Both men closed their eyes for a last time at just 68.
These twin towers would reach for the stars together across two decades, young gods unchaining Dublin from their doubts.
Mullins resided at the very opposite end of the bandwidth to the one where cuddly toys gather.
He was an athlete of fierce resolve, one who didn’t suffer fools, who was incapable of bending the knee to platitude.
The fuel tank of his competitive spirit was forever full to the brim. At times it overflowed.
To paraphrase one of Fleet Street’s most celebrated old newspapermen, Brian didn’t so much get into your face as into your entrails.
He was a slab of raw meat in Heffo’s full-flavoured Dublin coddle.
A straight talker, a cold house for spin, a giant unafraid to rise to his full height and serve his world view undiluted, a ferocious competitor, on occasion as volcanic as Vesuvius.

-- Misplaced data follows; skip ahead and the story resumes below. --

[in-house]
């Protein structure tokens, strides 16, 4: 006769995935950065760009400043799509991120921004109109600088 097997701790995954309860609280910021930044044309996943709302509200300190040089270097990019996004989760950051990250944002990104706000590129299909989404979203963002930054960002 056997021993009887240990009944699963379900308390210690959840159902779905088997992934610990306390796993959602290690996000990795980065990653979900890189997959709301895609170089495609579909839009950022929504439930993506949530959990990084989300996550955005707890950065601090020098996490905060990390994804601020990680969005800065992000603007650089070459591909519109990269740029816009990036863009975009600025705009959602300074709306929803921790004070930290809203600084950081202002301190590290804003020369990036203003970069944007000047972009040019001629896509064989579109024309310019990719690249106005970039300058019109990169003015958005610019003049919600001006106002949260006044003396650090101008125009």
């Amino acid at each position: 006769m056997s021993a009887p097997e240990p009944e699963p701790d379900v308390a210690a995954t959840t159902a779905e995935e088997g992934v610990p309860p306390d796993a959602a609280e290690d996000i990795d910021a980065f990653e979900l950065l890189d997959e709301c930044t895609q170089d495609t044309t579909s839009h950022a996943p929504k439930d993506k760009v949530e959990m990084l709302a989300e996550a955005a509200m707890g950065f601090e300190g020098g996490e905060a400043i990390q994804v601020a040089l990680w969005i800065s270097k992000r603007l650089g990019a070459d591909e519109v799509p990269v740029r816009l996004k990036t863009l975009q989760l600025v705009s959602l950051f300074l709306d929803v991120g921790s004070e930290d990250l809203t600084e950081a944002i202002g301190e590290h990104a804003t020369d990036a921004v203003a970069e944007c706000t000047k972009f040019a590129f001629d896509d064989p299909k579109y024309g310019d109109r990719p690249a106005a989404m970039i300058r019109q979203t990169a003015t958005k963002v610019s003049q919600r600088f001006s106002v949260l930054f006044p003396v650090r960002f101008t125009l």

Unafraid to pour Tabasco on any conversation or contest he felt in need of a little spice, he might well have been the prototype model Cork engineers used to design Roy Keane.
Yet he was both a marvellously cultured footballer and a thoughtful man.
Propelled through life by a natural-born curiosity, here was a high-achieving educator whose decorated professional life would include stints in Donegal as principal at the nation’s largest community school and, later, closer to home, as UCD’s Director of Sport.
A 2019 interview on Shay Dalton’s The 1% Podcast offers a compelling insight into a cerebral, reflective figure, reveals the smooth varnish with which he could coat those sometimes sharp edges.